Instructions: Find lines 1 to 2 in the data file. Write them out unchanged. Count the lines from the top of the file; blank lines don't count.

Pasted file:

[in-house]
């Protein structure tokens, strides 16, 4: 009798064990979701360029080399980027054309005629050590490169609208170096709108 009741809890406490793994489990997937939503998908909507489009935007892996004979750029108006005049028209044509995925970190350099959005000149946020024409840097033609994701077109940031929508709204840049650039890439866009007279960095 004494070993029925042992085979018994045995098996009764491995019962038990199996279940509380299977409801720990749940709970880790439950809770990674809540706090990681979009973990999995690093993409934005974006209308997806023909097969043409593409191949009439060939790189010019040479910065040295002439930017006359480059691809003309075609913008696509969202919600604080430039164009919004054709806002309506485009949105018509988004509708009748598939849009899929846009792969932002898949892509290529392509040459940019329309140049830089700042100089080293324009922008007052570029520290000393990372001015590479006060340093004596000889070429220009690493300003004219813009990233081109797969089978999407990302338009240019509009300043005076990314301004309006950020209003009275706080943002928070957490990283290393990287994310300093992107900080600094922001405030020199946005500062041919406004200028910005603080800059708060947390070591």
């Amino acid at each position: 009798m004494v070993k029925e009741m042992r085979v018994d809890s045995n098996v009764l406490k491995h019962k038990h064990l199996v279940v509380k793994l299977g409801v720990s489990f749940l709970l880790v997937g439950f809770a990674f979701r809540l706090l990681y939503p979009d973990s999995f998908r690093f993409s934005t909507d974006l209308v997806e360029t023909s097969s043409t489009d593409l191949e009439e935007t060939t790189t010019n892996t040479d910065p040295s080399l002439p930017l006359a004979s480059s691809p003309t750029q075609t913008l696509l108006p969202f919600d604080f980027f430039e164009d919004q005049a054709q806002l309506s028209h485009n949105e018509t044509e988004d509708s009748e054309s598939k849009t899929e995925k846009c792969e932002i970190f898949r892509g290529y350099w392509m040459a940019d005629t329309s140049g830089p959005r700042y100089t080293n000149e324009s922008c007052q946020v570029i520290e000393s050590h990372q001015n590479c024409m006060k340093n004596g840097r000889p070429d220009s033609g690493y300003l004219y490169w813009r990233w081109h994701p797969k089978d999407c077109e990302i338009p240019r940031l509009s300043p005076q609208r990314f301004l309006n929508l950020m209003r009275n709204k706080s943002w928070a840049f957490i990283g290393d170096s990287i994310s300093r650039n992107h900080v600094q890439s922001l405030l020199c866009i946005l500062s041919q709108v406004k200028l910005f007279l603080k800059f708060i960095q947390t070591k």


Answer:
[in-house]
């Protein structure tokens, strides 16, 4: 009798064990979701360029080399980027054309005629050590490169609208170096709108 009741809890406490793994489990997937939503998908909507489009935007892996004979750029108006005049028209044509995925970190350099959005000149946020024409840097033609994701077109940031929508709204840049650039890439866009007279960095 004494070993029925042992085979018994045995098996009764491995019962038990199996279940509380299977409801720990749940709970880790439950809770990674809540706090990681979009973990999995690093993409934005974006209308997806023909097969043409593409191949009439060939790189010019040479910065040295002439930017006359480059691809003309075609913008696509969202919600604080430039164009919004054709806002309506485009949105018509988004509708009748598939849009899929846009792969932002898949892509290529392509040459940019329309140049830089700042100089080293324009922008007052570029520290000393990372001015590479006060340093004596000889070429220009690493300003004219813009990233081109797969089978999407990302338009240019509009300043005076990314301004309006950020209003009275706080943002928070957490990283290393990287994310300093992107900080600094922001405030020199946005500062041919406004200028910005603080800059708060947390070591």